It’s that time of the year again. Top ten lists are popping up everywhere (the /Filmcast’s will hit next week), and the annual movie list aggro war is in full swing (it’s a thing, trust me). Roger Ebert has finally unveiled his selections, and this time he’s going against the grain by releasing two separate top ten lists — his top mainstream films, and his top indies. He explains the move as a response to complaints about his top twenty list last year, and in doing so reminds us of his genius, “Which is is my official Top Ten? They both are equal, and every film here is entitled to name itself ‘One of the Year’s 10 Best!’”
Find both of Ebert’s lists, with selections ordered alphabetically (yet another reason to love him), after the break.
Top Ten Mainstream Films for 2009
- Bad Lieutenant
- Crazy Heart
- An Education
- The Hurt Locker
- Inglourious Basterds
- A Serious Man
- Up in the Air
- The White Ribbon
Top Ten Indie Films for 2009
- Everlasting Moments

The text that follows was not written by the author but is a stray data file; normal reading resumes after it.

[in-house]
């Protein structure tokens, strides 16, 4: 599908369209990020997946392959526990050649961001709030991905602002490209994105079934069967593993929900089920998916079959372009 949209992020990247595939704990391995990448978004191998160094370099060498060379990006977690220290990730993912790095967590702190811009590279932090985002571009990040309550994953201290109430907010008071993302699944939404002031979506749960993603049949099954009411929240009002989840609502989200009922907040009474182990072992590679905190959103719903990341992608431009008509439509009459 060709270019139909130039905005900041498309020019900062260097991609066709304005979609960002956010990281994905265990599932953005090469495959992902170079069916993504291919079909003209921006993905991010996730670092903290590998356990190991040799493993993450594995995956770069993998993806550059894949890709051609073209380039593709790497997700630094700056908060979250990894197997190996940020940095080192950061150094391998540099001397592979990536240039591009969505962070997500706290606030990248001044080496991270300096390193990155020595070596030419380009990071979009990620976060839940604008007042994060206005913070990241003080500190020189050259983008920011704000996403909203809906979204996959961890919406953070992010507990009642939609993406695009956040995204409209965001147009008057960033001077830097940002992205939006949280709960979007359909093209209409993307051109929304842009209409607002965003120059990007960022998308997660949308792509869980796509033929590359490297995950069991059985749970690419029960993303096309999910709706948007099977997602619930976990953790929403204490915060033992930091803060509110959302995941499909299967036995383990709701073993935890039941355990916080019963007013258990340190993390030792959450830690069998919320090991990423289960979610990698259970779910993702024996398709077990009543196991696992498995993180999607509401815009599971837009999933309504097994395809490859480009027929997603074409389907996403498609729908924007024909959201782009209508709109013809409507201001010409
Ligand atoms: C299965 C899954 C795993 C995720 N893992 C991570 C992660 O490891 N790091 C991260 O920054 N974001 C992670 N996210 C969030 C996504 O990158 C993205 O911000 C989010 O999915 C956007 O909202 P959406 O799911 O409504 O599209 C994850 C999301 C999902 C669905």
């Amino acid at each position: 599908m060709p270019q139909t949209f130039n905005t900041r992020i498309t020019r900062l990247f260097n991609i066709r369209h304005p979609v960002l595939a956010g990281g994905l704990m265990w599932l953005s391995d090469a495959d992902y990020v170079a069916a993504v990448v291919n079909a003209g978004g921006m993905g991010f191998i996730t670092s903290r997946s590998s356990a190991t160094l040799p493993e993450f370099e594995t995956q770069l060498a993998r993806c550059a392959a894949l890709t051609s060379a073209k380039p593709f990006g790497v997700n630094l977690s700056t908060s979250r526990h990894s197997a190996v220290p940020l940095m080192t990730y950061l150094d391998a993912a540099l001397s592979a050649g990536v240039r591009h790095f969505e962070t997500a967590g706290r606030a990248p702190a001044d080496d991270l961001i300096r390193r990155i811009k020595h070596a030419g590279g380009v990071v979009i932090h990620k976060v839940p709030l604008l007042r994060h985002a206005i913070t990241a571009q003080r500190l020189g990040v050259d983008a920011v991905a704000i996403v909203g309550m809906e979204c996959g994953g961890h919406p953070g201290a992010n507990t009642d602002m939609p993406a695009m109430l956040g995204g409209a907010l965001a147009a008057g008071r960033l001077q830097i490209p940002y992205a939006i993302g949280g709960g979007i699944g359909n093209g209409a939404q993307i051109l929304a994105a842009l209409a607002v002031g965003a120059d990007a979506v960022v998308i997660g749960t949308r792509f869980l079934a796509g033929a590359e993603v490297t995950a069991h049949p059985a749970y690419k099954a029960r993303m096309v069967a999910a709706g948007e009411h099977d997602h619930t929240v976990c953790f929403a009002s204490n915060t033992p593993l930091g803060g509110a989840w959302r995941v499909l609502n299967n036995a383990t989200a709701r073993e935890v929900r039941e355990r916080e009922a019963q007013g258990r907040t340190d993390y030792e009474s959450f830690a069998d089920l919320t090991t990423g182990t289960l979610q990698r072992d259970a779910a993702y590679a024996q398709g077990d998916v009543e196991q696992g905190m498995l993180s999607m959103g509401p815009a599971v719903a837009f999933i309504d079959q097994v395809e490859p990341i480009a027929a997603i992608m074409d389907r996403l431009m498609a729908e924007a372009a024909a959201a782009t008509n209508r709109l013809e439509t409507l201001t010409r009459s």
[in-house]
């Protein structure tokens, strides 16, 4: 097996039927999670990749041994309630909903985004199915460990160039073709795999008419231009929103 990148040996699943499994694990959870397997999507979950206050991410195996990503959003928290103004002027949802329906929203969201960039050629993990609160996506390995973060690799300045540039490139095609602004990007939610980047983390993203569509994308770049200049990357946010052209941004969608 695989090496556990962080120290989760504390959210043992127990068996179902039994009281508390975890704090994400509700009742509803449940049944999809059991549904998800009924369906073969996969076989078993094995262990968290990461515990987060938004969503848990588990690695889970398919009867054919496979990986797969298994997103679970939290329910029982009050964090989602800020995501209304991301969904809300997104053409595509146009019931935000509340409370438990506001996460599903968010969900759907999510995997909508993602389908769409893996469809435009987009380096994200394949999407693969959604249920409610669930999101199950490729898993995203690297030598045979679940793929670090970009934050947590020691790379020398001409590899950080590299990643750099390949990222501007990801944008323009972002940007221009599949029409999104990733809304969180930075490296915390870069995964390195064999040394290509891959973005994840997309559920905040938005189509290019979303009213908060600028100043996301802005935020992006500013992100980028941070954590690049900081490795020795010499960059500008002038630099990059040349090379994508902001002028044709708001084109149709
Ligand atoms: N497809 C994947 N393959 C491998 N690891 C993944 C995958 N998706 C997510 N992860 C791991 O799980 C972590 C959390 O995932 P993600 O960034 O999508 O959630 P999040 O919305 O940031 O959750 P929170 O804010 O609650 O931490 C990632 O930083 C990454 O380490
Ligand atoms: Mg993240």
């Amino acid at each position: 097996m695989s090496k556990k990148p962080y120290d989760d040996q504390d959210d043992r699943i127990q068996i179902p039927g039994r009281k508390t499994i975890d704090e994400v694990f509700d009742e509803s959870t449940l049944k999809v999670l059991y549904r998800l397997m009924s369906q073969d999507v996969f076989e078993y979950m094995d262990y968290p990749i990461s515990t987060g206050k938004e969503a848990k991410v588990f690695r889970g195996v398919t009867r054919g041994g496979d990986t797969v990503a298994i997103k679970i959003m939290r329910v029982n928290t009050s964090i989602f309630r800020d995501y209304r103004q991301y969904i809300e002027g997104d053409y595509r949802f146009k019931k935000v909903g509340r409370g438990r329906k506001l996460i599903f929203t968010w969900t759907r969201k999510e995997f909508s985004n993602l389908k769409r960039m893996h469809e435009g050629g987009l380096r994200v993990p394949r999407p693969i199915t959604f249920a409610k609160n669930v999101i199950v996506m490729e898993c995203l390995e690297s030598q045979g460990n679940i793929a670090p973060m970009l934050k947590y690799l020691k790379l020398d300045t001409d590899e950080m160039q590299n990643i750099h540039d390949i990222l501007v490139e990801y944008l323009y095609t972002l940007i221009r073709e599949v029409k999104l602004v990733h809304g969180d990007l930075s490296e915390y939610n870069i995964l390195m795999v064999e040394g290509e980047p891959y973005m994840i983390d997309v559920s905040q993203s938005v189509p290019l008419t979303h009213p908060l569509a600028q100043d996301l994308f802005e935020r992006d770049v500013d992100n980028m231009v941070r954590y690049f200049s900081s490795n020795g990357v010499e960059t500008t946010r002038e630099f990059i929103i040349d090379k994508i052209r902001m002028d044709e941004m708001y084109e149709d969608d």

- Goodbye, Solo
- Silent Light
- Sin Nombre
- You, the Living
He also awarded Avatar his Special Jury Prize. And to clarify, Ebert says, “No, that doesn’t mean it’s the best film of the year. It means it won the Special Jury Prize.”
His mainstream list seems pretty straight-forward — except, of course, for the inclusion of Alex Proyas’s Knowing. Ebert famously gave that film four stars, and said in his review:
With expert and confident storytelling, Proyas strings together events that keep tension at a high pitch all through the film. Even a few quiet, human moments have something coiling beneath. Pluck this movie, and it vibrates. Even something we’ve seen countless times, like a car pursuit, works here because of the meaning of the pursuit, and the high stakes.
To say that he was in the minority with that opinion is an understatement — Knowing was crushed by most critics. It now sits at 33% on Rotten Tomatoes. I didn’t love the film nearly as much as Ebert, and probably wouldn’t include it even if I made a top twenty for 2009, but I respect the fact that Ebert never backed down from his position, and defended it so well.
His indie list isn’t all that surprising either. Each of the films he’s listed has gotten considerable amounts of praise in 2009. I’m also still looking forward to checking out some of his selections, particularly Departures, Trucker, and You, the Living.
Discuss: What do you think of Ebert’s lists? Do you agree with the inclusion of Knowing?